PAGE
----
Years later I would discover that people like Ferlinghetti and Kenneth Rexroth, whose anarchist-Buddhist oriented show on KPFA had influenced him, were members of a tradition that both preceded and lay outside the Marxist orthodoxy of the CPUSA and SWP variety. With the Bay Area serving as a long-standing hotbed for anarchism and pacifism, it is not a stretch to say that the “San Francisco Renaissance” strand of the beat generation was a critical link between the beats and the 60s counterculture. Indeed, Lew Hill—the founder of the Pacifica Network—had spent time in doing alternative service as a conscientious objector during WWII.
Ferlinghetti joined the navy before WWII and found himself part of numerous large scale landing forces, including the one that came to Japan right after the bombing of Hiroshima and Nagasaki. Under conditions of non-existent security, he found his way to Nagasaki and was appalled by what he saw. Every building had been leveled to the ground and the severed limbs of the dead could be seen everywhere protruding from the rubble. From that moment on, he was a pacifist driven by the same sense of humanity that led Howard Zinn to pacifism after seeing the destruction he had wrought as an air force bombardier.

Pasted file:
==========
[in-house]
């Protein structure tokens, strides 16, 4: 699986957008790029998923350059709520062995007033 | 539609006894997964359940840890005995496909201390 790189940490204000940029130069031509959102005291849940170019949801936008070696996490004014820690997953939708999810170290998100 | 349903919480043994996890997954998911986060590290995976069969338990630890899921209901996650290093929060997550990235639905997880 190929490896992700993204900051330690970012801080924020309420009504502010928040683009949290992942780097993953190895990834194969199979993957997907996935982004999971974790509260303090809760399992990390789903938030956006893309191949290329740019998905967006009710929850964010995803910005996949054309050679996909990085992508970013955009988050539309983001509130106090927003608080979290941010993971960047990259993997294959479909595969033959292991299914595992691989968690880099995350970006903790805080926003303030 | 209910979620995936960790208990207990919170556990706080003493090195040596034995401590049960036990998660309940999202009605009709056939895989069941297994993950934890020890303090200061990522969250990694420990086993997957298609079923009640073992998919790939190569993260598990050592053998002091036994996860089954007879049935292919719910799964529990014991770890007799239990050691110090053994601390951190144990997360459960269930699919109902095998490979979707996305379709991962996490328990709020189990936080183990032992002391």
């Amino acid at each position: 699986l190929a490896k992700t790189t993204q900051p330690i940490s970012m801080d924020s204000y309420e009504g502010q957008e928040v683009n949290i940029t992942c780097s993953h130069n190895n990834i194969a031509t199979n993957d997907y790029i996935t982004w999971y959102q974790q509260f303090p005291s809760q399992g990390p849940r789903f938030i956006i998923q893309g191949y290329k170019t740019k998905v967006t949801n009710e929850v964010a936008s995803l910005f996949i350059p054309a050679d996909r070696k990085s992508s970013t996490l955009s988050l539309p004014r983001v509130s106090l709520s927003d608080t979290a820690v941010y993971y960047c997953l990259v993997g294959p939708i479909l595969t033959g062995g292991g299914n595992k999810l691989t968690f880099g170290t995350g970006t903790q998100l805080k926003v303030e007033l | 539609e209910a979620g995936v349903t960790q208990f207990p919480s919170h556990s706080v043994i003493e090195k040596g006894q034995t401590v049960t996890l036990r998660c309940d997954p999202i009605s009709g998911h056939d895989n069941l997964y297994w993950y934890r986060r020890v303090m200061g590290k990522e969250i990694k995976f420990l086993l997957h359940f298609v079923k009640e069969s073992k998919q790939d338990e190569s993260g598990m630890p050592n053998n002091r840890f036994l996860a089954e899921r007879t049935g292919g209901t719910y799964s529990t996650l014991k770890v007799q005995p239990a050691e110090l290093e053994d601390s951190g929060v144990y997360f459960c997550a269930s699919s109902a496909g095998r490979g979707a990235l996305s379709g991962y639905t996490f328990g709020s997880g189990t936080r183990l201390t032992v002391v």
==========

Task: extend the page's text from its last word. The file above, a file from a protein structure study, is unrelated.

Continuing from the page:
“Ferlinghetti: a Rebirth of Wonder” opens on February 8th at the Quad in New York. Check http://firstrunfeatures.com/ferlinghetti_playdates.html to see other venues. Lawrence Ferlinghetti is a national treasure and the kind of poet laureate we really deserve. Don’t miss this inspiring glimpse into the life of a man who made us what we are today.
Film trailer: https://www.youtube.com/watch?v=NJZXUnurZGo
Louis Proyect blogs at http://louisproyect.wordpress.com and is the moderator of the Marxism mailing list at http://greenhouse.economics.utah.edu/.